Tuesday, 10 January 2017

Sam Carana on the 5.8 quake in the Canadian Arctic

Sam Carana reports on yesterday’s earthquake in the Arctic. Since then there has been another.

Canadian Arctic Archipelago Hit By M5.8 Earthquake

An earthquake with a magnitude of 5.8 on the Richter scale hit the Canadian Arctic Archipelago on January 8, 2017.

Above image was created with USGS (United States Geological Survey) 
content. The image shows the epicenter of the quake (gold star). The earthquake hit Barrow Strait on January 8, 2017 at 23:47:12 (UTC), at 74.320°N 92.305°W and at a depth of 18.9 km.

This earthquake is important, given its magnitute and given that it hit an area without large faultlines (though earthquakes are not uncommon here, also see 
this discussion). Importantly, this earthquake occurred in an area prone to glacial isostatic adjustment, as illustrated by the image below.

From "http://grace.jpl.nasa.gov", (unfiltered version). Credit: A, G., J. Wahr, and S. Zhong (2013) "Computationsof the viscoelastic response of a 3-D compressible Earth to surface loading: an application to Glacial Isostatic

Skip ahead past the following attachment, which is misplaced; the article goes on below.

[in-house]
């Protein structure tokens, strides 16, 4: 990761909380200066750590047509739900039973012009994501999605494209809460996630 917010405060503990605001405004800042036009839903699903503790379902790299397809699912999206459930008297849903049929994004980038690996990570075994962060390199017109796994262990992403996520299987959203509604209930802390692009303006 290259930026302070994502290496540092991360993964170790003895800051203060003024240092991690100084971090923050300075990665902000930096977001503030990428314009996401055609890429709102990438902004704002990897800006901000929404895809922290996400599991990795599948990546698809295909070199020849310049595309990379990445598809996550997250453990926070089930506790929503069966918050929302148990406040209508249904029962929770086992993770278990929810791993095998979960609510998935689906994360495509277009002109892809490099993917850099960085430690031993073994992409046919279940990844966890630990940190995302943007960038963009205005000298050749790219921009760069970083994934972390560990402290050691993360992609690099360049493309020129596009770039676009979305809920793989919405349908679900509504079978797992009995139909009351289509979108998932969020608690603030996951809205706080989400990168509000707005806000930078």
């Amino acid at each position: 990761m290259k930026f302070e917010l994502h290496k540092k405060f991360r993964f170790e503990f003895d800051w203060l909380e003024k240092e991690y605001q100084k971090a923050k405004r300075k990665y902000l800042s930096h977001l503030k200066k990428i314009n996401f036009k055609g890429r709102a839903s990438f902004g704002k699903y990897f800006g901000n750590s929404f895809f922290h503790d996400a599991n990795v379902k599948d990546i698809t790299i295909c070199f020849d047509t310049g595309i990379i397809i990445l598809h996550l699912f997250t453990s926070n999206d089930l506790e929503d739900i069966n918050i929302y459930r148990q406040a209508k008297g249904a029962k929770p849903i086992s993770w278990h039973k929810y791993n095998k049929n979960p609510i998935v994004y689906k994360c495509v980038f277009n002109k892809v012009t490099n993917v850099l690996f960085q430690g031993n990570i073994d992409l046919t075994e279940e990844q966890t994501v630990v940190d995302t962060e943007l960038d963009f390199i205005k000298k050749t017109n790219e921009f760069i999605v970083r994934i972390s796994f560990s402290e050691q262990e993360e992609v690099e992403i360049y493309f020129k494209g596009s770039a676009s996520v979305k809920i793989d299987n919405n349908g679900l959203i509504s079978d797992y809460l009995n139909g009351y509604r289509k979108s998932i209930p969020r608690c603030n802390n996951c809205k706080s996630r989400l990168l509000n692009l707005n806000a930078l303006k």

Adjustment in Antarctica and Canada", Geophys. J. Int., 192, 557–572, doi: 10.1093/gji/ggs030

Glacial isostatic adjustment as a phenomenon typically takes place over relatively long periods. Yet, extreme weather events can trigger earthquakes in areas that are already on the edge.

The extreme weather situation is depicted by the combination image below.

Similar to the 
M4.6 earthquake that hit Baffin Island on February 12, 2015, this earthquake occurred at a time when surface temperature anomalies over parts of North America and Greenland were at the bottom end of the scale. At the same time, temperature anomalies over the Arctic Ocean are at the top end of the scale, as illustrated by the left panel in above image. The right panel in above image shows pressure differences reaching the top and bottom ends of the scale.

Earthquakes in the Arctic Ocean are dangerous as they can destabilize methane hydrates. Huge amounts of methane are present in sediments under the Arctic Ocean in the form of free gas and hydrates. Earthquakes can send out strong tremors through the sediment and shockwaves through the water, which can trigger further earthquakes, landslides and destabilization of methane hydrates. The situation is especially dangerous when combined with extreme weather events that can cause cracks and movement in sediments.

As temperatures in the Arctic keep rising, the jet streams and polar vortex are changing their shape, in particular becoming more wavy, which can cause more extreme weather events such as the events described above.

The situation is dire and calls for comprehensive and effective action, as described at the 
Climate Plan.


- Climate Plan

- Something had to give - Baffin Island hit by M4.6 earthquake

- High Methane Levels Follow Earthquake in Arctic Ocean

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